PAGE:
In a recently reported 6-week trial comparing aclidinium BID with placebo and tiotropium QD in patients with stable, moderate to severe COPD compared with placebo, improvements in the area under the curve (AUC) over 24 hours were significantly greater with aclidinium (156 mL) than with tiotropium (117 mL, P<0.05). This difference was largely driven by a significantly greater improvement in overnight AUC with aclidinium (168 mL) compared with tiotropium (100 mL, P<0.01), most likely arising due to the different pharmacokinetics associated with QD and BID dosing.36
Breathlessness, health status, and COPD symptoms with aclidinium
Significant improvements were seen in breathlessness, health status, and COPD symptoms in the pivotal trials. In both ACCORD COPD I and ATTAIN, by the end of the study, compared with placebo, the improvement in transition dyspnea index score reached the MCID.31,42,43 In ATTAIN at Week 24, the improvement over placebo in SGRQ score exceeded the MCID.42,44 In the two 52-week studies, 45% of patients in LAS-MD-35 achieved a clinically significant improvement (≥4.0-unit improvement from baseline) in SGRQ score at Week 52;34 similarly, in the ACCORD COPD I extension at 64 weeks, 64% of patients improved by more than this amount (Figure 4).35
Figure 4 Least squares mean (standard error) change from baseline in SGRQ total score in patients on continuous aclidinium in 1-year extension study of ACCORD COPD I.
The clinical study data synthesis presented in the Cochrane review demonstrated significant improvements in transition dyspnea index (eight trials, 4,490 patients) and SGRQ (seven trials, 4,420 patients) with aclidinium therapy compared with placebo. Furthermore, a higher proportion of patients treated with aclidinium achieved the MCID in each of these measures, compared with placebo.40
In the ACCORD COPD I study,31 night-time and morning COPD symptoms were all significantly reduced among patients treated with aclidinium compared with those who received placebo (Figure 5), and the impact of breathlessness on early morning activities was also significantly reduced with aclidinium versus placebo (Figure 6). In the ATTAIN study,32 the EXAcerbations of Chronic pulmonary disease Tool-Respiratory Systems (EXACT-RS) daily diary was used as an exploratory outcome measure. This showed that aclidinium improved the total score and the component scores (breathlessness, chest symptoms, and cough and sputum) significantly more than placebo (Figure 7).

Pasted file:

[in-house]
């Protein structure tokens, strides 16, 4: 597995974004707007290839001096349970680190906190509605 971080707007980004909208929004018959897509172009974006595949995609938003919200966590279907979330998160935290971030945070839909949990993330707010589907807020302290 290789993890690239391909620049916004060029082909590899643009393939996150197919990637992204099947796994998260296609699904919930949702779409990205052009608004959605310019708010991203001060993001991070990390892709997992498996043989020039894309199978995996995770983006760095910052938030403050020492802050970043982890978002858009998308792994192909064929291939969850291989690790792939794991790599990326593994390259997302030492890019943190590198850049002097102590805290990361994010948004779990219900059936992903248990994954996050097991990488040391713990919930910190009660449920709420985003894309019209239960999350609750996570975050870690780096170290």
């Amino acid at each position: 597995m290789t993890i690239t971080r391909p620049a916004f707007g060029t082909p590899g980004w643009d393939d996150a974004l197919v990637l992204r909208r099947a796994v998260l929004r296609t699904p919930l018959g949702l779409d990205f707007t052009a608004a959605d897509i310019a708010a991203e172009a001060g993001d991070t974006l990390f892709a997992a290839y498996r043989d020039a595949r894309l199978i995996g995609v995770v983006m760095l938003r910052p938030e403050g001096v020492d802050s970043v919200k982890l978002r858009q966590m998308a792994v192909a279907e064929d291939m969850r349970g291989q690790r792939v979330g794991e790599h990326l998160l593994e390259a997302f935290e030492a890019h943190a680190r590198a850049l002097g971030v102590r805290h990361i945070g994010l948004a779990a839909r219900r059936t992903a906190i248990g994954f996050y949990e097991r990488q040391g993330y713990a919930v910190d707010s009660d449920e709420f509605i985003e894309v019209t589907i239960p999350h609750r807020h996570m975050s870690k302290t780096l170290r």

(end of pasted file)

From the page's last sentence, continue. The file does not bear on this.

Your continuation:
Figure 5 Percent change from baseline in frequency of night-time COPD symptoms at Week 12 in the ACCORD COPD I study.
Figure 6 Percent change from baseline in severity and impact of early morning symptoms at Week 12 in the ACCORD COPD I study.
Effect of aclidinium on COPD exacerbations
The impact of aclidinium BID on COPD exacerbations was examined in pooled analyses of data from ACCORD COPD I and ATTAIN.45,46 Two methods were used to capture COPD exacerbations – health care resource utilization, in which an exacerbation was defined as an increase in symptoms on ≥2 consecutive days requiring a change in treatment, and EXACT.47 Pooled analyses of health care resource utilization assessments showed that aclidinium significantly reduced moderate to severe exacerbation rates by 29% compared with placebo.46 The synthesized data in the Cochrane review from ten aclidinium clinical studies in 5,624 patients found that the reduction in moderate exacerbations requiring treatment with systemic steroids and/or antibiotics did not reach significance for aclidinium versus placebo, but that aclidinium significantly reduced the frequency of exacerbations requiring hospitalization.40 However, it should be noted that these studies were not powered to investigate exacerbations, and the populations included were not enriched by recruiting patients with a history of frequent exacerbations.
In two randomized, double-blind, double-dummy, crossover studies (n=109 patients in total), more patients found the Genuair® easier to use than Aerolizer® or HandiHaler® and reported that dose preparation with Genuair® was “very easy” compared with the other two inhalers (65% vs 24% for Genuair® vs Aerolizer®, respectively; 80% vs 53% for Genuair® vs HandiHaler®, respectively).48 Overall, more patients expressed a preference for Genuair® compared with Aerolizer® or HandiHaler®.48 In a further study, significantly fewer patients made a critical error using Genuair® (10.5%) compared with HandiHaler® (26.7%).49
Safety and tolerability of aclidinium